Pre-race: Birthday weekend. We decided to get a hotel for the 4 of us (Amanda, Avery, Kate, and myself) in Savannah and stay Friday to Monday. It wasn’t totally for the race, but it was nice. Amanda’s parents live in Statesboro and we would have probably stayed with them if we didn’t get a hotel.
Oh, I should probably remind everyone that I grew out my mustache for this race. I even colored it using Just For Men. I had planned to do the Retro Tributary Triathlon the same weekend but it had been cancelled due to low registration numbers and a sponsor backing out. I decided to keep the mustache and run in a trucker hat/aviator combo. It was glorious.
We went to the island the day before to hang out on the beach and check out the course. There was a huge mutli-car pill up on the bridge to the island the shut down the entire road for a really long time. They did a really good job cleaning up all of the glass on the road. It was right on the bike path and we went over the bridge twice.
The night before I started having a little bit of a panic attack. I’ve been off both of my medications (as a result of my accident a few years ago) for a while now and it’s still a huge struggle sometimes. Should I still be on them? That’s a conversation for a different time. Suffice to say that things started happening and my brain couldn’t process all of it very well. Flat tires, no tire pump, the wrong kit, lost my helmet bag, rolled my ankle a little bit in the parking log jogging to stay lose, and I’m sure 20 other things that taken one at a time aren’t that big of a deal. But my brain doesn’t act right all the time and I couldn’t deal with it. I texted a few people in the club hoping they would have some advice because I was seriously going to wake up the next morning to watch everyone and try to enjoy the beach for a few more days.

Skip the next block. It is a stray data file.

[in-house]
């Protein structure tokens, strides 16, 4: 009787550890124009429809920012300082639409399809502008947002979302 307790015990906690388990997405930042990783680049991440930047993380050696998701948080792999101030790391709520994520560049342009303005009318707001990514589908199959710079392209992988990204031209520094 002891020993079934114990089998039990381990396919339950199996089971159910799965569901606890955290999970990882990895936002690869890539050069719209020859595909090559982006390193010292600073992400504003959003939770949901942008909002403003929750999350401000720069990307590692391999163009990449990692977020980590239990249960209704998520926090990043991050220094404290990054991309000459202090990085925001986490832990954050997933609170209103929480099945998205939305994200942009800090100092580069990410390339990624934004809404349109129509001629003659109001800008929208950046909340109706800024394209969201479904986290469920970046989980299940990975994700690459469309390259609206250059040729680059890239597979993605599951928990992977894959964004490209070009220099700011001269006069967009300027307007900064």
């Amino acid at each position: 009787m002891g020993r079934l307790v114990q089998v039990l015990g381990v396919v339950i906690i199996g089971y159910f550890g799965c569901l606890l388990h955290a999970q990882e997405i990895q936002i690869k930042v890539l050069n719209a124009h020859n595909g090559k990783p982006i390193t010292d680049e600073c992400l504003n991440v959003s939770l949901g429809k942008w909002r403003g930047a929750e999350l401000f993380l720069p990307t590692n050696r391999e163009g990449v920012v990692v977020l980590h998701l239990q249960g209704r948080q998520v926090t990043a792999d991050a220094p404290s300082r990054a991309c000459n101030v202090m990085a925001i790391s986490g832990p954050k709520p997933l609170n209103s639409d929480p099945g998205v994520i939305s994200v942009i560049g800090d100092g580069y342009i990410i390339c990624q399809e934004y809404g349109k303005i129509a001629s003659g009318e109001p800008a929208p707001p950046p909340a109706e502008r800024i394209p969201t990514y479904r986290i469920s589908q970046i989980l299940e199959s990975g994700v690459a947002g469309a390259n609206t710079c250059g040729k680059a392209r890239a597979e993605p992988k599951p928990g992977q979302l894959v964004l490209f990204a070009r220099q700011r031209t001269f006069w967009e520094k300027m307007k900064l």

I woke up the next morning feeling absolutely terrible. I can’t remember how many times I puked, but I was ready to quit before the race had even started. I couldn’t eat or drink anything because it made me sick. I eventually forced down a Clif Bar and a banana along with sipping on water the rest of the morning.
We arrived at the check-in ridiculously late. For those of you with kids, you get it. You think you’ve got everything packed. You don’t. You think it’s going to take 15 minutes to leave. It will take 45. I honestly don’t understand where the time goes. Whatever. There was all of 10 minutes left for transition and I just got out of the truck. I ran to check-in (in some hotel nearby) and ran back to transition. It’s a sprint so my transition setup is incredibly bare. It wasn’t wetsuit legal which also helps setting up everything go a little easier as well as keeping it together during transitions.
Borrowed a bike pump, rested my helmet on my bike, fastened my shoes ready to slip into with a couple of rubber bands, and laid down my running shoes next to my hat/race belt/sunglasses wad. It was time to head to the water and get some directions.
Oh wait, there are no life guards on the beach? The Race Director starts talking about how we might not swim. They are cutting the course down. Everyone not racing is being asked to spread out down the beach to watch the race and keep an eye on everyone. No one is allowed to swim out father than they can stand up. If you’re a kid and your parents say no, you’re done or you do the duathlon. So many people switched to the duathlon. We don’t know what happened with the life guards. They confirmed the night before. One of them was racing. They claimed they didn’t know about it and didn’t have enough time to get people there that morning. Whatever. I’m still racing.
Warm-up: I got in the water and swam around for 5 minutes or so. Swim Coach Sam has done a good job of getting me in the habit of stretching properly which I’m pretty thankful for. ITL Track Tuesday has been a good exercise (pun intended) in dynamic stretching prior to working out and I like the method and stretches I’ve learned there. I think those two things combined has really helped me feel a little less tight before and during the race.
Swim: I have never raced an OWS in the ocean before. I had no idea what to expect. I’ve swam in rivers, lakes, pools, and ponds. It can’t be that different can it? It was. Advice of what to expect from Tim Myers: You have to spit the entire time. You swallow a little bit of water during the swim, but in the ocean you need to make sure you spit everything out. You can’t be swallowing that.
I started on the left like an idiot because I got in my head and I was immediately down because we swam right. They said we wouldn’t go very far out and it didn’t click that they took away the first buoy. I was expecting to swim straight out, turn right, swim down, turn right again, and get out. I was looking around for the first buoy wondering how far out we were swimming and it was time to go.